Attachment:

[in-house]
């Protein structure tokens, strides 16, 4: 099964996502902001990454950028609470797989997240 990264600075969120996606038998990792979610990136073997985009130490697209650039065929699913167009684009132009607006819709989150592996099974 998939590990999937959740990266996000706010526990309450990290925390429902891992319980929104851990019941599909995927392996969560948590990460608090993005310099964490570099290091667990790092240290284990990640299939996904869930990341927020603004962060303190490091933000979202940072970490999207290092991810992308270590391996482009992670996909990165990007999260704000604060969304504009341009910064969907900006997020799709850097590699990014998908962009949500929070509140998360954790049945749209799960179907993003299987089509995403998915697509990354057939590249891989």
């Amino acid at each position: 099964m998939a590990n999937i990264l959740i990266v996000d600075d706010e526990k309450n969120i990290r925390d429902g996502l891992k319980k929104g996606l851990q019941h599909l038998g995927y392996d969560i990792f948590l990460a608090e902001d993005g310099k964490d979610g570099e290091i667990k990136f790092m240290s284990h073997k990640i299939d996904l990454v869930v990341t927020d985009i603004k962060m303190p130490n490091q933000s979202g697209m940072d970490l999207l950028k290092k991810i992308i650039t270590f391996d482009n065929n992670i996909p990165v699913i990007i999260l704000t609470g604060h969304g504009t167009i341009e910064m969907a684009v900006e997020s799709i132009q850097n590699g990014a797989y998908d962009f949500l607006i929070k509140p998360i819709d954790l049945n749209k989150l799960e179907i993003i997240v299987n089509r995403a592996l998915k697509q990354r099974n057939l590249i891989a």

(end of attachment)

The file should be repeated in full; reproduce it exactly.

[in-house]
């Protein structure tokens, strides 16, 4: 099964996502902001990454950028609470797989997240 990264600075969120996606038998990792979610990136073997985009130490697209650039065929699913167009684009132009607006819709989150592996099974 998939590990999937959740990266996000706010526990309450990290925390429902891992319980929104851990019941599909995927392996969560948590990460608090993005310099964490570099290091667990790092240290284990990640299939996904869930990341927020603004962060303190490091933000979202940072970490999207290092991810992308270590391996482009992670996909990165990007999260704000604060969304504009341009910064969907900006997020799709850097590699990014998908962009949500929070509140998360954790049945749209799960179907993003299987089509995403998915697509990354057939590249891989």
């Amino acid at each position: 099964m998939a590990n999937i990264l959740i990266v996000d600075d706010e526990k309450n969120i990290r925390d429902g996502l891992k319980k929104g996606l851990q019941h599909l038998g995927y392996d969560i990792f948590l990460a608090e902001d993005g310099k964490d979610g570099e290091i667990k990136f790092m240290s284990h073997k990640i299939d996904l990454v869930v990341t927020d985009i603004k962060m303190p130490n490091q933000s979202g697209m940072d970490l999207l950028k290092k991810i992308i650039t270590f391996d482009n065929n992670i996909p990165v699913i990007i999260l704000t609470g604060h969304g504009t167009i341009e910064m969907a684009v900006e997020s799709i132009q850097n590699g990014a797989y998908d962009f949500l607006i929070k509140p998360i819709d954790l049945n749209k989150l799960e179907i993003i997240v299987n089509r995403a592996l998915k697509q990354r099974n057939l590249i891989a």